Tech Tips

Material Suitability Testing: A Crucial Element for Application Success


When it comes to choosing the right product for your application, there is no substitute for material suitability testing. As part of your material suitability testing protocol, you should test the adhesion of the product by applying it to the end-use application surface. It is crucial that this process take place after you have selected the product that appears to best meet your needs, but before you move into full production. Material suitability testing may add a bit of extra time to the qualification process, but it can ultimately save time and money in the long run. That is why it should be an integral element of the material selection process. 

Request a hand sample.

It is important to work closely with your customer to understand the circumstances under which the product is being used. Before making a final selection, customers should request a hand sample or sample roll of the product and adhere it to the intended surface. The customer can then observe how the product performs for 24, 48 or even 72 hours to get a sense of how the end-use product will respond in real-world conditions. This will enable you to evaluate the results to feel confident it functions as expected.

Application surfaces that are challenging to bond to:

  • Low energy surfaces such as those that are silicone treated or chemically treated for corrosion resistance, waxed or greasy, or printed polyethylene.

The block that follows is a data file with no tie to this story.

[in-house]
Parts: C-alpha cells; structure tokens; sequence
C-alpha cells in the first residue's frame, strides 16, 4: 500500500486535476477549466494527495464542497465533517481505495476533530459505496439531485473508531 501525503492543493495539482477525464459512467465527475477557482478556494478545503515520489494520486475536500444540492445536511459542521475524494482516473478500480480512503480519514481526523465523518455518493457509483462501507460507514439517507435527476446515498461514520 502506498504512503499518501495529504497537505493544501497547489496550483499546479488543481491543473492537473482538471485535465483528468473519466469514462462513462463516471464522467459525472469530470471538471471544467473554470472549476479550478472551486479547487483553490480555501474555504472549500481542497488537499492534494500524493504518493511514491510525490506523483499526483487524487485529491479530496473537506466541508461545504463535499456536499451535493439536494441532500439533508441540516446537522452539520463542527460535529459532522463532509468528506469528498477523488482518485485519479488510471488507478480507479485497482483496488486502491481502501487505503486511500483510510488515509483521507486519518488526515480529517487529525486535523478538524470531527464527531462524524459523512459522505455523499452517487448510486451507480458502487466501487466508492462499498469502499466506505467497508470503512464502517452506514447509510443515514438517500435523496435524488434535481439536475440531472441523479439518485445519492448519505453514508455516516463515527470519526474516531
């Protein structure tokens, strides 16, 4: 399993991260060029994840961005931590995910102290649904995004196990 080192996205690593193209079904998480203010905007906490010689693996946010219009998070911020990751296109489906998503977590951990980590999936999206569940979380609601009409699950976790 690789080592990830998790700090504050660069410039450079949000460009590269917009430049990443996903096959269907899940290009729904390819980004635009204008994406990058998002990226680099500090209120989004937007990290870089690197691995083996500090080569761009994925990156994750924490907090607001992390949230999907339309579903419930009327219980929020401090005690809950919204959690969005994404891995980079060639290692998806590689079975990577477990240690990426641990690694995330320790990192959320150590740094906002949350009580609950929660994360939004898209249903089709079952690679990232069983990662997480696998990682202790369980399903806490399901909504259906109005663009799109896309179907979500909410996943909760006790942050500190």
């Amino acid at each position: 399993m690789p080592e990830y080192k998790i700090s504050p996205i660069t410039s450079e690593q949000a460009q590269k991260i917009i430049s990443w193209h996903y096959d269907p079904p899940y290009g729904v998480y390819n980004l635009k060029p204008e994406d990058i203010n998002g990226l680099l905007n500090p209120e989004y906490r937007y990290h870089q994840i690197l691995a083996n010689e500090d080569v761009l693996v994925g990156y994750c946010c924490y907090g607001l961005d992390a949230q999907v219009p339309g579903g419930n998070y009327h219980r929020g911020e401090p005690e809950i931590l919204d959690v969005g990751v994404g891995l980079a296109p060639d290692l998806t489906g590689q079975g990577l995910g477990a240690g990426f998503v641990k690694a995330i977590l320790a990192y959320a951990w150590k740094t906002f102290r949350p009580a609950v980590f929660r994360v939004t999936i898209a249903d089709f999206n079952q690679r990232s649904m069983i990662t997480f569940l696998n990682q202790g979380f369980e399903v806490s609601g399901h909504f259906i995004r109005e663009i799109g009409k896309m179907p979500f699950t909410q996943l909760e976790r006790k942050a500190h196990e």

• Rough surfaces where surface contact is likely to be low, such as wood, metal, lacquered finishes, cork, foam, open weave fabrics, embossed finishes, and unglazed pottery. 
  • Moist or cold surfaces such as those caused by condensation, ice or deep freezing. 
  • Irregularly shaped surfaces such as glass vials, ampoules, or spirit miniatures where the label is applied to a convex surface of less than 25 mm in diameter. 
  • Dusty surfaces such as plaster and fiberglass. 
  • Surfaces which may be extensively exposed to the atmosphere, or submerged in salt or fresh water, or exposed to chemicals (resulting in eventual failure of the adhesive) such as steel drums.

Flexcon’s Sample Department can provide you with hand samples at no cost to you. If, after testing the samples, you wish to do a short run as part of a more extensive material suitability test, you can order a sample roll of the material. In the long run, material suitability testing can mean the difference between the success and failure of the application, and is more than worth the effort.